The headwaters of the two middle forks of Tributary C drain the southeast side of the McCormick Road highland.  The southernmost of the two middle forks drains most of Parkwood Village.

A map of the flood zones and development of the section of the main stream of Tributary C north of the forebay. that is, the former lotus pond of Parkwood Lak
Tributary C – Main Stream to Lake Forebay (former Lotus Pond)

This section of Tributary C shows the main stream in the area of the trail from the Parkwood ballfield to the Parkwood Lake forebay (former lotus pond).  The lower section is a significant bottomland that has a variety of interesting native plants such as magnolia, red maple, and native honeysuckle with hearts-a-bustin’, pussytoes, wild oregano, and lyre-leaf sage in the uplands.

A map of the drainage of Tributary C from east of Revere Road. Major sections of the drainage move through stormwater pipes that go under the parking lot of the former shopping center (now the Jamaat Ibad Ar-Rahman mosque) and empty into Tributary C through a single outfall
Tributary C – Drainage from East of Revere Road

The area of Tributary C east of Revere Road mostly drains through stormwater pipes the run under the parking lot of Jamaat Ibad Ar-Rahman mosque (former Parkwood Shopping Center).  The stormwater pipes converge and empty through a single pipe outlet to Tributary C opposite Parkwood Village’s road to its swimming pool (the Pool in the Woods).  This area drains from the hill on Brentwood Road near Bradley Circle and an area north of Brentwood Road almost to Travis Circle.  It also drains the slope behind Parkwood United Methodist Church and the apartments up to the parcel that was set aside in the original design for a water tower and conveyed in that designation to the Parkwood Association.  (In 1961, there were no city water and sewer services this far out.  The Parkwood subdivision had a private utility that provided water from wells and owned and operated the package sewage plants.)

This elaborate stormwater system is the legacy of the philosophy of controlling stormwater that was prevalent at the beginning of the 1960s — pipe it away.  The site preparation for “Parkwood Center”, the commercial and institutional core of the community froze some of the original stream system into the landscape while concentrating the flow under parking lots into a single stream.  The object was to dump the excess water as fast as possible into Tributary C.  After almost sixty years we can see that that strategy leads to stream scour and transportation of soil down the creek system.  And creates erosional undercutting of the stream bank opposite the single stormwater pipe outlet.

A map of the headwaters of the main stream of Tributary C showing flood zones, development, and a retention pond for a town home complex
Tributary C – Headwaters of Main Stream

The headwaters of Tributary C lie completely south of NC 54 because NC 54 was built on a ridge between two tributaries of Northeast Creek and because subsequent engineering of the highway has sharpened the separations of the drainage.  The headwaters now are developed as the Meadows at Southpoint, a town home community that uses regulation-permitted retention ponds instead of open space to manage run-off from its newly constructed houses, driveways, sidewalks, roads, and other impervious surfaces.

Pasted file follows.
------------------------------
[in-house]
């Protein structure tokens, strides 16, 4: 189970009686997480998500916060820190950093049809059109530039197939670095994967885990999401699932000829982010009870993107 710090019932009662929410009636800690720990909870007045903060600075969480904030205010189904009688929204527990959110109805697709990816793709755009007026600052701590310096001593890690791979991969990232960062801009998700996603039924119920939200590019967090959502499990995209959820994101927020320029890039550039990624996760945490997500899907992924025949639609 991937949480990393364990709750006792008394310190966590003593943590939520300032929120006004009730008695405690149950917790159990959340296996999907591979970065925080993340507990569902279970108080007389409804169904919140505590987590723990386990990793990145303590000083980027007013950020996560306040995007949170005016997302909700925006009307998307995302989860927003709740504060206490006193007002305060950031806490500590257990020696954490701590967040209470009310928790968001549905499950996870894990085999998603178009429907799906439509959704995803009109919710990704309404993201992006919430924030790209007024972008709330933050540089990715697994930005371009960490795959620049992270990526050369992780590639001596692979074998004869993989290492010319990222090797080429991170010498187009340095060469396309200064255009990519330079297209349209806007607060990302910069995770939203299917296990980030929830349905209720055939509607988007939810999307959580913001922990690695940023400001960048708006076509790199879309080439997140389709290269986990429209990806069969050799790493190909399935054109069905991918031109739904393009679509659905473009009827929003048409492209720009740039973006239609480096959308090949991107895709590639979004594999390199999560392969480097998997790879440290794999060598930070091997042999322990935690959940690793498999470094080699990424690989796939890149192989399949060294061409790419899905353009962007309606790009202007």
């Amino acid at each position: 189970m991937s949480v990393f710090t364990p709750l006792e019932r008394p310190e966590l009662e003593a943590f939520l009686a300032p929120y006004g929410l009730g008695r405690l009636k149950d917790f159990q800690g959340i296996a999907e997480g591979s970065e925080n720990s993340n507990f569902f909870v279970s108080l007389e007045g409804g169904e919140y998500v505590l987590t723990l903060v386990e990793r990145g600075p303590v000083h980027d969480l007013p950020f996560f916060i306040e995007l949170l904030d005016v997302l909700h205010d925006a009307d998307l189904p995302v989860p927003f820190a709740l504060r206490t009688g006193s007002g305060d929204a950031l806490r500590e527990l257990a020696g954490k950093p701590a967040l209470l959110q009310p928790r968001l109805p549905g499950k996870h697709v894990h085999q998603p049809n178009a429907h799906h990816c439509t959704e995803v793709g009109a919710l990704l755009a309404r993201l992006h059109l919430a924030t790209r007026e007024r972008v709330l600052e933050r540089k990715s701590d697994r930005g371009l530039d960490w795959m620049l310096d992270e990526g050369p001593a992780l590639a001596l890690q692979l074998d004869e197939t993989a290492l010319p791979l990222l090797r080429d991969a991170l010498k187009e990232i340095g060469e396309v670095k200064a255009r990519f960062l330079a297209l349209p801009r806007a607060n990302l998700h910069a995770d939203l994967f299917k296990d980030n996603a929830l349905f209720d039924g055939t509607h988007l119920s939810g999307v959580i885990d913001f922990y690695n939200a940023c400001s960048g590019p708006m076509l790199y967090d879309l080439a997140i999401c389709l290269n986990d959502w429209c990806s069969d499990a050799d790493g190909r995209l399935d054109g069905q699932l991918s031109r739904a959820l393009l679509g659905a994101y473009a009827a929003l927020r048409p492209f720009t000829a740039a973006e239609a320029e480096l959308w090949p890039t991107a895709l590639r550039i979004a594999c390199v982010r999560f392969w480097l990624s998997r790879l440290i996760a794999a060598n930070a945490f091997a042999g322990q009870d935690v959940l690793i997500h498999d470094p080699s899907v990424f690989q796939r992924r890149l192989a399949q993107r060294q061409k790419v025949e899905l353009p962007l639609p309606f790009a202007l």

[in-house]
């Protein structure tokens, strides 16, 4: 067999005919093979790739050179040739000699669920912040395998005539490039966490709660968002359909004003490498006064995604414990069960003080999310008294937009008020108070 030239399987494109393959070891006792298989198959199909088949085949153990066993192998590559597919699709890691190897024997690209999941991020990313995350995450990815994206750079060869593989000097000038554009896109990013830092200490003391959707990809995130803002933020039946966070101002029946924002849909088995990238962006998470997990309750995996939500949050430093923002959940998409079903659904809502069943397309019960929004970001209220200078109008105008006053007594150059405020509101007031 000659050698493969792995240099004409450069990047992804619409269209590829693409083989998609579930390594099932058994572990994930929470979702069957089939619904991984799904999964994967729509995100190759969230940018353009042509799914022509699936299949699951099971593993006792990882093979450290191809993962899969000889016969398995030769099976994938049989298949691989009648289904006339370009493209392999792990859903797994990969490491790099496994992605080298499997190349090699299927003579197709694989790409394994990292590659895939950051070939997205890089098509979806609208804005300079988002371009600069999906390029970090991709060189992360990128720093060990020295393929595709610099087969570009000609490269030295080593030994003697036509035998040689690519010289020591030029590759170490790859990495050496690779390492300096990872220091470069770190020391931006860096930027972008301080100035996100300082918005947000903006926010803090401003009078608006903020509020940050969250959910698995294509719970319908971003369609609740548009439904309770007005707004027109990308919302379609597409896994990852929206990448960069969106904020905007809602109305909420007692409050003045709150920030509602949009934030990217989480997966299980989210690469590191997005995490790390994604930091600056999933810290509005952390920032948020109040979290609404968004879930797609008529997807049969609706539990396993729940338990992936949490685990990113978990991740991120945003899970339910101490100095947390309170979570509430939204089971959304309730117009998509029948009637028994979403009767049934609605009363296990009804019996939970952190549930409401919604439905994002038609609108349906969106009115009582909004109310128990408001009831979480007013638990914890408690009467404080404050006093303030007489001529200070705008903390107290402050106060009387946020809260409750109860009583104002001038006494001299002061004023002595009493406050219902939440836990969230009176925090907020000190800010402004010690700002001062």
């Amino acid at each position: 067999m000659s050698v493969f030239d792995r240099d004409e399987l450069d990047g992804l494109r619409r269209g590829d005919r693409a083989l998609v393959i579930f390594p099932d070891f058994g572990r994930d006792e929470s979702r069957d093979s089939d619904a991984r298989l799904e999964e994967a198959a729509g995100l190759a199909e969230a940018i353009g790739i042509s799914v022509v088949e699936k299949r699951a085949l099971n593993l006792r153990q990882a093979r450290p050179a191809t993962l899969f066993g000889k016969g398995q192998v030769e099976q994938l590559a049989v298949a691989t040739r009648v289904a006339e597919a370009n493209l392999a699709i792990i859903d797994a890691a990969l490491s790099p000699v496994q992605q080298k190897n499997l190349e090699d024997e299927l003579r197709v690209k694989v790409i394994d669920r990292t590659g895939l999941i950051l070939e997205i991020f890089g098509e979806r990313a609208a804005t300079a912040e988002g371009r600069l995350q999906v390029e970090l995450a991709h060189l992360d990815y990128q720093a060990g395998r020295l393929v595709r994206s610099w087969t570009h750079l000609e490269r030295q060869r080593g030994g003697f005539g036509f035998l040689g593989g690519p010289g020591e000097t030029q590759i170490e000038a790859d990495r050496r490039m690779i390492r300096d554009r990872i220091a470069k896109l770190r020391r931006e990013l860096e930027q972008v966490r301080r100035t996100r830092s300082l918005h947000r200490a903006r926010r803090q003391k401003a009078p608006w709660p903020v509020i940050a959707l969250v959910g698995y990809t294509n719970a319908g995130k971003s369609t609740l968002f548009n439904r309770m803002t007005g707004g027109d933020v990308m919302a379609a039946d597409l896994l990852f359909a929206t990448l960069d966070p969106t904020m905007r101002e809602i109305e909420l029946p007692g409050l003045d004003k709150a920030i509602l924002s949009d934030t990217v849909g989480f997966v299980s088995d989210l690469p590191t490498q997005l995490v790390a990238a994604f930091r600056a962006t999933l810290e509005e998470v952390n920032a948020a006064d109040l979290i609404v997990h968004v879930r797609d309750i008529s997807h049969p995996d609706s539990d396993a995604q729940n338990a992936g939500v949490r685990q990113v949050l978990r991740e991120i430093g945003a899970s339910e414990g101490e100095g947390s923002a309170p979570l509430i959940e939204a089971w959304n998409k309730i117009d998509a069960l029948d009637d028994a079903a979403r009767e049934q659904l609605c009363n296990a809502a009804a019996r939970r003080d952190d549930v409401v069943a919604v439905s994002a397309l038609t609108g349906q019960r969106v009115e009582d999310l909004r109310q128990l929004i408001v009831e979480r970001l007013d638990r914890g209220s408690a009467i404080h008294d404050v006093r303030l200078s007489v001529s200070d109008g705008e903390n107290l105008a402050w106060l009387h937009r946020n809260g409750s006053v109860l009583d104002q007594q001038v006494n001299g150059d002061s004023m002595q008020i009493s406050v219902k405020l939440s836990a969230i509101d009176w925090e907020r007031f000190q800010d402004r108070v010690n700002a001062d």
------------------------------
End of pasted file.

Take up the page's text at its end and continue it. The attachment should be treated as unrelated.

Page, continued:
During construction, the Parkwood community experienced the fact that  regulations are based on normal patterns of rainfall for construction of retention ponds.  When there was a pattern of heavy rainfall, the retention ponds released sediments, particularly colloidial clay, into Tributary C; that turned the Parkwood Lake brown.

Residents in the Auburndale Drive-Lamarck Court area were among the first to notice the sediments because they monitor their nearby creeks.

In principle, with the completion of construction, the permanent retention ponds will prevent a recurrence. Continued citizen monitoring of their local creeks is the principal way of catching these situations early enough.  And this is true for all of the streams draining into Northeast Creek.

That is why Northeast Creek Streamwatch is encouraging Upstream Neighbors/Downstream Neighbors, a volunteer program of monitoring neighborhood streams and conservation on your own property to harvest rainwater, conserve topsoil, and absorb water during abnormal rainfall.

Having attention on the portion of water flow from your house to the nearest creek is a critical part of what gets sent downstream.

Which Sub-basin of Northeast Creek Are You In? (For Parkwood Area Residents)

Creek Week is coming March 16 through 24. During that week Durham is focusing attention on how individual citizens and property owners can with modest efforts deliver significant benefits to the quality of water moving downstream, especially to Jordan Lake.

A fun activity during Creek Week is to find the path that water from your roof, sidewalk, driveway, and patio or deck takes as it goes to Northeast Creek, down Northeast Creek and into Jordan Lake, and down the Cape Fear River to Wilmington.

A map showing the main stem of Parkwood Creek, the watershed for Tributary C, and the watershed for Tributary D
Sub-basins of Northeast Creek in the Parkwood area